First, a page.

Get a Little Abstract

Use weird prompts and exercises — and by “weird” I mean unusual to you — to stretch your writing and give you new ways to express yourself. The thing with writing prompts is that they work like writing games. You have to use them to finish a piece based on rules and restrictions you don’t typically adhere to. Some of the most satisfying pieces of writing I’ve done have been based on odd prompts, and it always feels like a new way to express my thoughts, feelings, and beliefs.

How To Encourage Others

As I mentioned earlier, we need to normalize negative emotions. Make them something to talk about, and make it usual to talk about them. Let’s innovate a bit and give struggling people healthy and positive ways to handle their pain.

We must live by example first, because telling people to talk about their issues doesn’t shut out the voices — external or internal — that make them feel uncomfortable doing so. Being encouraging and transparent, ourselves, can do that.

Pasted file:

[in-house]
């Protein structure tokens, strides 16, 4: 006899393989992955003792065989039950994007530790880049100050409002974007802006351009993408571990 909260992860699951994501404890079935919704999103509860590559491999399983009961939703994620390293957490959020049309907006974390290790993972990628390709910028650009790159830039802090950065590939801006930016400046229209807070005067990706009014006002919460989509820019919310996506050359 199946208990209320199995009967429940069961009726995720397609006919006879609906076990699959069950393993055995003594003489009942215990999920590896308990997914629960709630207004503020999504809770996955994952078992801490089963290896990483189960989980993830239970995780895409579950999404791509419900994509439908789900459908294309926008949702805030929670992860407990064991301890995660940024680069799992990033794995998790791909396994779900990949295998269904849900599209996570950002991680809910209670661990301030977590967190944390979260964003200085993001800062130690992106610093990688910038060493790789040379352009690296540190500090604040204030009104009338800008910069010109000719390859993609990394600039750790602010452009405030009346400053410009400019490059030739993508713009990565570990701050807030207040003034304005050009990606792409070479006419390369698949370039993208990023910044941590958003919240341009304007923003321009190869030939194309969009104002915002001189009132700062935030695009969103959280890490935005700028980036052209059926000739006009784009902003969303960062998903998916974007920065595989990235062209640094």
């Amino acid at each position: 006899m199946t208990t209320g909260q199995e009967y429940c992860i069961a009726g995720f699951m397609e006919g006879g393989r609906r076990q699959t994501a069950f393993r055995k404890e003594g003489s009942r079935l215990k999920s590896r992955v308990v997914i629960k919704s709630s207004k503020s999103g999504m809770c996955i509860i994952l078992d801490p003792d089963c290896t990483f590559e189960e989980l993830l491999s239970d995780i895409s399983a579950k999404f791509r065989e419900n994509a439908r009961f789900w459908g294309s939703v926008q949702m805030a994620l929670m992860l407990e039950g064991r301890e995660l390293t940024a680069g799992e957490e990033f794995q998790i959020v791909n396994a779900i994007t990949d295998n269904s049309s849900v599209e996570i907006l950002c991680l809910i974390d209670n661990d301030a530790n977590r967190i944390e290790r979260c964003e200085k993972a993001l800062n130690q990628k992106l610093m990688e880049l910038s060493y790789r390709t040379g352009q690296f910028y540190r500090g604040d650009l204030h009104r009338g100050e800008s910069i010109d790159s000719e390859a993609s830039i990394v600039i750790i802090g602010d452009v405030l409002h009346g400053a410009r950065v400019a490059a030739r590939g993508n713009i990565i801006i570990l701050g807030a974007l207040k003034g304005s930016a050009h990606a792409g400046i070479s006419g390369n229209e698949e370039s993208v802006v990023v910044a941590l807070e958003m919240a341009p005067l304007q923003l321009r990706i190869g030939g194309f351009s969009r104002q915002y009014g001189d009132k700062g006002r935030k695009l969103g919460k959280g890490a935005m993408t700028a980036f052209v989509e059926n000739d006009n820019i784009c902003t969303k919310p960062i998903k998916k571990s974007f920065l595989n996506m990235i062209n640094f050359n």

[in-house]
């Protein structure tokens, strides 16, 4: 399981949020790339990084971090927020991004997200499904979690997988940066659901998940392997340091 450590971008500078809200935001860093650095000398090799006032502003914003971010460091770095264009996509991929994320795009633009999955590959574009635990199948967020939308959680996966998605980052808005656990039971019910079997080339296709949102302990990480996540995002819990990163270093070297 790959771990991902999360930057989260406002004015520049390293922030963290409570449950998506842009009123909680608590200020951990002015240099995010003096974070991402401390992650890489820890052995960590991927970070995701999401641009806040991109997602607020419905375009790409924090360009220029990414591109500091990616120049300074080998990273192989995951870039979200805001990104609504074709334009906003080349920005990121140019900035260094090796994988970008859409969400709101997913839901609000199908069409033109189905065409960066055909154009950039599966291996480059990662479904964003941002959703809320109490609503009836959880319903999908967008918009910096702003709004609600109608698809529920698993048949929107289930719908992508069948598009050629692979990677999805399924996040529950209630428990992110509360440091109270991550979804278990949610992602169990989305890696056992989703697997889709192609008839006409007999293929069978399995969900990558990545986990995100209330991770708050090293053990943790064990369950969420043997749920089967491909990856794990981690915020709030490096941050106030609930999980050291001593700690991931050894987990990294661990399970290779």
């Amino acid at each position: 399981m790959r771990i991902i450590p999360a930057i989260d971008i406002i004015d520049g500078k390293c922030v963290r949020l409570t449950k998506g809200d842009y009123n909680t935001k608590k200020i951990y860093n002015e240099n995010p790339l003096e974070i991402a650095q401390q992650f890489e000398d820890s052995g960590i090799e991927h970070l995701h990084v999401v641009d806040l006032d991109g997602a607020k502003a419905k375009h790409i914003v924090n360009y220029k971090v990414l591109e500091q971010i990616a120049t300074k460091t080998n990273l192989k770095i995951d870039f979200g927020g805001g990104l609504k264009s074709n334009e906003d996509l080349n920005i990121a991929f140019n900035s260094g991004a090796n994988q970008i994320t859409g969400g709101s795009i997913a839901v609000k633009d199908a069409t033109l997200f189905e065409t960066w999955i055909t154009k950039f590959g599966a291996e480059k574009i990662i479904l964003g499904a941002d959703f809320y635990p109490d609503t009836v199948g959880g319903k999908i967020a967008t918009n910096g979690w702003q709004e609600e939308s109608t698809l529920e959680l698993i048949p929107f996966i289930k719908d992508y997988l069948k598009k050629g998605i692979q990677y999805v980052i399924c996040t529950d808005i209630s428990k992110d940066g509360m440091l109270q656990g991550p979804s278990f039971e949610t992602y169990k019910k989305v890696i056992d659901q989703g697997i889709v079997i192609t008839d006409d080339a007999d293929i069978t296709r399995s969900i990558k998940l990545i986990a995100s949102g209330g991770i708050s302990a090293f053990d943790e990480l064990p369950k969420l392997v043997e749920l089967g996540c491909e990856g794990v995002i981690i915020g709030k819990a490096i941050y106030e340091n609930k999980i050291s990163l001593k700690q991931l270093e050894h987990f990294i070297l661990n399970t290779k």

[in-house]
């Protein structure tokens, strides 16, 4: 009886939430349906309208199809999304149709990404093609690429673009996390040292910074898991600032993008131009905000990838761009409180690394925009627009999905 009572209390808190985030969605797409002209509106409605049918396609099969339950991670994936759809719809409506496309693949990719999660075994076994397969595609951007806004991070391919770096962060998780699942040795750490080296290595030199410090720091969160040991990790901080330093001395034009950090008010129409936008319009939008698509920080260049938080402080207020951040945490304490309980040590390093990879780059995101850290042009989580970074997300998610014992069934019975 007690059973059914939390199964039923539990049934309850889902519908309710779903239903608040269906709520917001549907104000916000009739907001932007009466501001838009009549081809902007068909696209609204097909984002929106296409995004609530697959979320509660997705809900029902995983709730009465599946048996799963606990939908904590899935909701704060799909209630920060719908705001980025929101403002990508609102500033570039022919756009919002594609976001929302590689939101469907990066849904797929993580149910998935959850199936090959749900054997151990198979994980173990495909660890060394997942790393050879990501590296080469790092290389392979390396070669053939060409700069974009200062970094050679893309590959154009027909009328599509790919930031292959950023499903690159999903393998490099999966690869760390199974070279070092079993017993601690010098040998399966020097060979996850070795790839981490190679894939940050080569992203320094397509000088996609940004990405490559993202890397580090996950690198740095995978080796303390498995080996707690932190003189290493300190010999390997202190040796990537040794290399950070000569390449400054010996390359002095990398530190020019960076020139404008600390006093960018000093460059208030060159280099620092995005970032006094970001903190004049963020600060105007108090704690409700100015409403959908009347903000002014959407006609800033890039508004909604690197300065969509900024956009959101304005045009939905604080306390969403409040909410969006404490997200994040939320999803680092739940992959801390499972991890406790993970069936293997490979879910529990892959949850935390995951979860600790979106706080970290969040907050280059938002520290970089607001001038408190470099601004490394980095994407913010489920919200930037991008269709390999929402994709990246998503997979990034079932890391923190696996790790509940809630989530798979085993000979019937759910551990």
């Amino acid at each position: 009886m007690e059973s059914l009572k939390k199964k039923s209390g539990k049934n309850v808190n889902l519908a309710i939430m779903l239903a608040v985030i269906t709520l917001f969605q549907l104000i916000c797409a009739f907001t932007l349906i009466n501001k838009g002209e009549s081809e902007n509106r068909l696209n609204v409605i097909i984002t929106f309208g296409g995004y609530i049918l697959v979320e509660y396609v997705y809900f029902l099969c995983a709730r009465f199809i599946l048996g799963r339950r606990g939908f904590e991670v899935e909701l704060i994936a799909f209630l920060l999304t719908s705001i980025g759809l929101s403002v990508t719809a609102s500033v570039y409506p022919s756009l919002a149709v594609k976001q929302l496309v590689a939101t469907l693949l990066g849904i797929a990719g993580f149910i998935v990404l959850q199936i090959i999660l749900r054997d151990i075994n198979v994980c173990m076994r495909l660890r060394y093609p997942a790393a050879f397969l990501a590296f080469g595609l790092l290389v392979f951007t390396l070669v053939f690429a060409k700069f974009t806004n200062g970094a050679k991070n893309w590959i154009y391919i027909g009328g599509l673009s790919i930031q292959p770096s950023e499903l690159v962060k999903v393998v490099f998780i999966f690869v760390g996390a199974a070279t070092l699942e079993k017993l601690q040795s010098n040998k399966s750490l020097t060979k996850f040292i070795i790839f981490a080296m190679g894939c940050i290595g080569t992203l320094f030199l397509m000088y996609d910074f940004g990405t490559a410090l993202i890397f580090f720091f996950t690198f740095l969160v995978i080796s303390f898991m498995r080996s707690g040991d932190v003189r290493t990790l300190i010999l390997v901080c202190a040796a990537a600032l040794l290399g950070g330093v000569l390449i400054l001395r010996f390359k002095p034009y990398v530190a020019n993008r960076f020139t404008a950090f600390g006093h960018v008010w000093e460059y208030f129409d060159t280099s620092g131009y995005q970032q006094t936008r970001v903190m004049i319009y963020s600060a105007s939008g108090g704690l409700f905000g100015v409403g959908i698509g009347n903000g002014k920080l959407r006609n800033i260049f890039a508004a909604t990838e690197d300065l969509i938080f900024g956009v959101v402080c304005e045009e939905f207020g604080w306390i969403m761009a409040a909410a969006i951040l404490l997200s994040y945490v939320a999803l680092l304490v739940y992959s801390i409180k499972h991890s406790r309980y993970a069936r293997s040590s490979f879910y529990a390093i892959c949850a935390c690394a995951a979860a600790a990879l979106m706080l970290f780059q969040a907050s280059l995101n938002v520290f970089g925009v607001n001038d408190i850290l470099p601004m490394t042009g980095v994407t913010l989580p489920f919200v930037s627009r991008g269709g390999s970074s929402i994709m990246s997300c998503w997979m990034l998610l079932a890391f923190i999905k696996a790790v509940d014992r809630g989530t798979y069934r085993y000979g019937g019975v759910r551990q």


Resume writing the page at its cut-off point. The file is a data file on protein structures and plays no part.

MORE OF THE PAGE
Now, how much more as a writer can we share our experiences tangibly, especially with other writers? We all struggle with life, so writing them down for others may actually give them something to lean on, and maybe vice versa. Make your own lemonade from life’s hardships.

Ultimately, transparency begets transparency

With that in mind, let’s strive for honesty and humility with each other, so we can destigmatize depression, formulate it into something positive, be it through writing or whatever other form of creation you choose, and gain something from it rather than lose everything to it.